This is a beautiful church so once again thank you to the pastor for allowing us to use this is really beautiful and thank you all for being here tonight and and for caring enough to take the time and listen and participate and be active I always begin my remarks with a disclaimer and that disclaimer is this if anybody here came hoping to hear a balanced presentation then they're going to be sorely disappointed I say this because a lot of things that you're about to hear tonight are difficult to hear and also because I don't believe that a balanced presentation on this topic is possible anybody that cares enough to speak about this probably has a very strong opinion one way or the other almost everybody has feelings and strong emotions on this issue one way or the other for me it's deeply personal and the issue itself is not a balanced issue there is no balance in this issue so therefore I say this because there cannot be a balanced presentation on this and I think if anybody claims that their presentation is balanced they're either misleading themselves or the misleading of their audience this whole issue of Israel and Palestine is covered in so much myth and there's so much there's so much double standard when people talk about this issue and I'll give you two examples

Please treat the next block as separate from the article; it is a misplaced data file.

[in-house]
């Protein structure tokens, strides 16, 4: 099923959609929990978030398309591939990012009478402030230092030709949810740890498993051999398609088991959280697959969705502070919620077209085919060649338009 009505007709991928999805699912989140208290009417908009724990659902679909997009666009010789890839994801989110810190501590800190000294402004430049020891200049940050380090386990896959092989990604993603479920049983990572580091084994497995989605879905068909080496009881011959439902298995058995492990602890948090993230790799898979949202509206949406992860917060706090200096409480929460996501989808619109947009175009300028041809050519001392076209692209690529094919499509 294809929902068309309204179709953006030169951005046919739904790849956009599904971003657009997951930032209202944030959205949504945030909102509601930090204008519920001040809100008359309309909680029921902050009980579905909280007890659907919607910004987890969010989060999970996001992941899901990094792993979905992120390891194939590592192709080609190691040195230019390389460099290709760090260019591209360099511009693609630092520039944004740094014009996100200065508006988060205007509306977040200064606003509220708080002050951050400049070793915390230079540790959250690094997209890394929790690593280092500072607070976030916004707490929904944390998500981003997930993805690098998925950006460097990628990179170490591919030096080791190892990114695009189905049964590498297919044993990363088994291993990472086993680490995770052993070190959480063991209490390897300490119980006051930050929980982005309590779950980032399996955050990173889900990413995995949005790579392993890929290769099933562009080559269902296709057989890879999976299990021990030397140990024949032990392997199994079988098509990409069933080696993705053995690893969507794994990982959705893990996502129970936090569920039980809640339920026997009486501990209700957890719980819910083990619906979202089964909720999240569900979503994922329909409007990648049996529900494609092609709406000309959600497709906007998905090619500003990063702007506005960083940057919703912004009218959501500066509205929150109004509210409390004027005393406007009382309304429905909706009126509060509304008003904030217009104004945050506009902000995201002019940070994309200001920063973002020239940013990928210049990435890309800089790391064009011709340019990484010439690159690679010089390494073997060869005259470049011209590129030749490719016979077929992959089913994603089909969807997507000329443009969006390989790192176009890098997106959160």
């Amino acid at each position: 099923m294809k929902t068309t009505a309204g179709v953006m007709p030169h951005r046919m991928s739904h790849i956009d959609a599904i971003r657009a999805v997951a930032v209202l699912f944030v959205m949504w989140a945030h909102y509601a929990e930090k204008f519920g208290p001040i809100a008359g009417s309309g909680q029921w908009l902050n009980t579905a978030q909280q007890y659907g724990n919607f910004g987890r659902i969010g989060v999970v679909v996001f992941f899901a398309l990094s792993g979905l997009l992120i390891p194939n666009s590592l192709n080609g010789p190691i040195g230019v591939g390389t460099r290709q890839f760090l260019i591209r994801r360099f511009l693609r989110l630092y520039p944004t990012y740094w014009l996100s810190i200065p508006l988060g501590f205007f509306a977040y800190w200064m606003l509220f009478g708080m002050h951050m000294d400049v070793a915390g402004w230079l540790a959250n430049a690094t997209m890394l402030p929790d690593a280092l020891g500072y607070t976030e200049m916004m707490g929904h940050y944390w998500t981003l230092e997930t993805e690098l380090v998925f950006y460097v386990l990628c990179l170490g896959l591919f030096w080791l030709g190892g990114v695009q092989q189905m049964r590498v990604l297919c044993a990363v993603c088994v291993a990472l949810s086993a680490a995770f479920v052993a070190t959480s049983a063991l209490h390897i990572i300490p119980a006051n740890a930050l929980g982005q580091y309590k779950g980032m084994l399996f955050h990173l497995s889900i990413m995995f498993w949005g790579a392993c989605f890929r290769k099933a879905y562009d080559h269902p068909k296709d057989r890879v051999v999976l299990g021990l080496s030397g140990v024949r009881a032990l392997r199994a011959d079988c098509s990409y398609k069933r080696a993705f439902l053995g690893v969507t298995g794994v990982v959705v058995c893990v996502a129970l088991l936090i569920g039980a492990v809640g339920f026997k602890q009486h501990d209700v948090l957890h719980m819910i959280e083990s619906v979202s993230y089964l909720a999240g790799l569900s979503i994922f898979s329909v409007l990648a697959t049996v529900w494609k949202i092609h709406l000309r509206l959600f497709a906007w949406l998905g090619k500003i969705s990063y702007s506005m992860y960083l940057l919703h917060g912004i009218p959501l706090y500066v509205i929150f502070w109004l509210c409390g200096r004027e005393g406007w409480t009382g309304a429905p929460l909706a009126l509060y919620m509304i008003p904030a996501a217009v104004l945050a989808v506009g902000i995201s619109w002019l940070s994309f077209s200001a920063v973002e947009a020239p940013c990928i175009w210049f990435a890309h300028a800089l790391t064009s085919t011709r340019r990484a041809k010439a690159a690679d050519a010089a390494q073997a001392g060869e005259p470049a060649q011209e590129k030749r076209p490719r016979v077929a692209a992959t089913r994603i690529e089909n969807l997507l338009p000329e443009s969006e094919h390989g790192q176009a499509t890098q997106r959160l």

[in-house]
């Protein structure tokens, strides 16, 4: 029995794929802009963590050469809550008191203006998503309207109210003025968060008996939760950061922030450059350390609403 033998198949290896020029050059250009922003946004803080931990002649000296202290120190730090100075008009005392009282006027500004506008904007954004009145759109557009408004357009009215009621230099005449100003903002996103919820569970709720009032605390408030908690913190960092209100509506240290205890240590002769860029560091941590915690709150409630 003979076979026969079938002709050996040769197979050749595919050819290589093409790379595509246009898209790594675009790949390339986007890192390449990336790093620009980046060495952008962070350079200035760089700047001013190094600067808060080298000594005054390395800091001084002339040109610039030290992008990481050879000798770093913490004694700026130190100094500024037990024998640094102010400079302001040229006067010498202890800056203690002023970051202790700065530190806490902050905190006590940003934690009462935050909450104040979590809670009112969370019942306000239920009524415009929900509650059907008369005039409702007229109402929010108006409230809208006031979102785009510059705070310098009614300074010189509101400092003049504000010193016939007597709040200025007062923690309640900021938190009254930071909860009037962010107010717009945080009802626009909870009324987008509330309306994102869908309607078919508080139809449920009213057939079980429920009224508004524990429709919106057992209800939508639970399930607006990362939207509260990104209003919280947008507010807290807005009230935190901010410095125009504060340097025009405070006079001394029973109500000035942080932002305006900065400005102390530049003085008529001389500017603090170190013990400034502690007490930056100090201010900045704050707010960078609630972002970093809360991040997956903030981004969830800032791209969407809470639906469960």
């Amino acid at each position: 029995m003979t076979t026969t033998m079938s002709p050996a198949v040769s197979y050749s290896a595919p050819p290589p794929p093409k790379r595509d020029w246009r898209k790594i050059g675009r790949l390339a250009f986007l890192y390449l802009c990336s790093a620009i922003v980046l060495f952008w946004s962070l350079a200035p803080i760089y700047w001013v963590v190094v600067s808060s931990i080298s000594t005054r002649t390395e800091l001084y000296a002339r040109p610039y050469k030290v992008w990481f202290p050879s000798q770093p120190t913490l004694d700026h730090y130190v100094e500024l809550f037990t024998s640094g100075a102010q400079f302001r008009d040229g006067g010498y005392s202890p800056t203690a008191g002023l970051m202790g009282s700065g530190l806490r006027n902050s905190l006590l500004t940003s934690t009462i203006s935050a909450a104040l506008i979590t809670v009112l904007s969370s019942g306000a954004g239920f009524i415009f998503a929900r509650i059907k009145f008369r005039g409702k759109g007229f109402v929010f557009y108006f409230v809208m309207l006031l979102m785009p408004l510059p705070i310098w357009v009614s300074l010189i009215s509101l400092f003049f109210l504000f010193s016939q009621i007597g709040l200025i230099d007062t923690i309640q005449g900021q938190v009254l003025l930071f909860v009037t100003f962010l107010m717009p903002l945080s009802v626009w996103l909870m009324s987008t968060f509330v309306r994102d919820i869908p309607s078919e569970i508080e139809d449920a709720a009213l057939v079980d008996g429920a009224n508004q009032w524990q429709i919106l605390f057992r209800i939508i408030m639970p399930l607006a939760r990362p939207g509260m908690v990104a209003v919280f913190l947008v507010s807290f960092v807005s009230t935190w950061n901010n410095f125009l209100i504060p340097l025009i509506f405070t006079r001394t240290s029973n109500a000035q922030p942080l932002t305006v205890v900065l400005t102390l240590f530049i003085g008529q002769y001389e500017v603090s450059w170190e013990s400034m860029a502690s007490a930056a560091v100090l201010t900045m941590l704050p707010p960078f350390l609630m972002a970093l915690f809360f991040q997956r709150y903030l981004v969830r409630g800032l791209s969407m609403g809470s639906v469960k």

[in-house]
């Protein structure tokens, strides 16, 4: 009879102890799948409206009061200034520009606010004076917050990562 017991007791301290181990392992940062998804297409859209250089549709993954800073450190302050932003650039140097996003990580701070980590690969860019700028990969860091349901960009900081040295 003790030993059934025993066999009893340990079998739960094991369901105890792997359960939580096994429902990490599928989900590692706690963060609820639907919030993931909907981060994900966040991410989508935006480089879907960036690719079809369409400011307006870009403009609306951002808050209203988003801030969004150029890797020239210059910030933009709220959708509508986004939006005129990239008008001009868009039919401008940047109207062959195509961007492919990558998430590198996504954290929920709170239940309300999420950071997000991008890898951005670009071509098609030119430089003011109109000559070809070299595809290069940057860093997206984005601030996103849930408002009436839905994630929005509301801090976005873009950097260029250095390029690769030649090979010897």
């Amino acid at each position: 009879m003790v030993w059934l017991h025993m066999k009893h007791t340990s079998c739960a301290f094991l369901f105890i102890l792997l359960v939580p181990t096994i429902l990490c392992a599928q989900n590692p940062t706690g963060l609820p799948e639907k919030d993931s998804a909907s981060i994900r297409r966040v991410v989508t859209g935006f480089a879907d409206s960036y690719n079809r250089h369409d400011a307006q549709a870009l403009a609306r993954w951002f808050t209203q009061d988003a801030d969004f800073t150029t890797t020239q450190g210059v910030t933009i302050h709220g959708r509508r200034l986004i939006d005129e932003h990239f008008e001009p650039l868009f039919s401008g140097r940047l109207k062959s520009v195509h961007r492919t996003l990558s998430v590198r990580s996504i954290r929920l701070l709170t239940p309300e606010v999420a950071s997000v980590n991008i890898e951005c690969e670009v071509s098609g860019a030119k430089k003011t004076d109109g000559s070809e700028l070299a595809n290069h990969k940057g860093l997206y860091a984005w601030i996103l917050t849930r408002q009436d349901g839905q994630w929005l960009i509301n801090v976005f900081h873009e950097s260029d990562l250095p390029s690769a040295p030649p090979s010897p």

Don't know if you heard Bibi Netanyahu speech at the United Nations I heard it not live but after he actually delivered it and he began and he began it with probably the two most striking examples of myth and double standard and he began by talking about the right of return of the Jews to their ancient homeland and of course the Jews that returned so-called returned to their homeland were not exactly the the same Jews who were expelled from their homeland right because these were expelled a couple of thousand years before that these were not their descendants either because they this is business has been a very long time so these are people the people that actually came back so to speak are people that claim some kind of a heritage some kind of a connection a relationship to the ancient Hebrews and they claimed that they had the right to return to their homeland and this was this is what Zionism was about and this is expected this was you know accepted by the world as the right they had the right to return now if we talk about the right of return of one nation you'd expect that there would be if we accept it as a principle than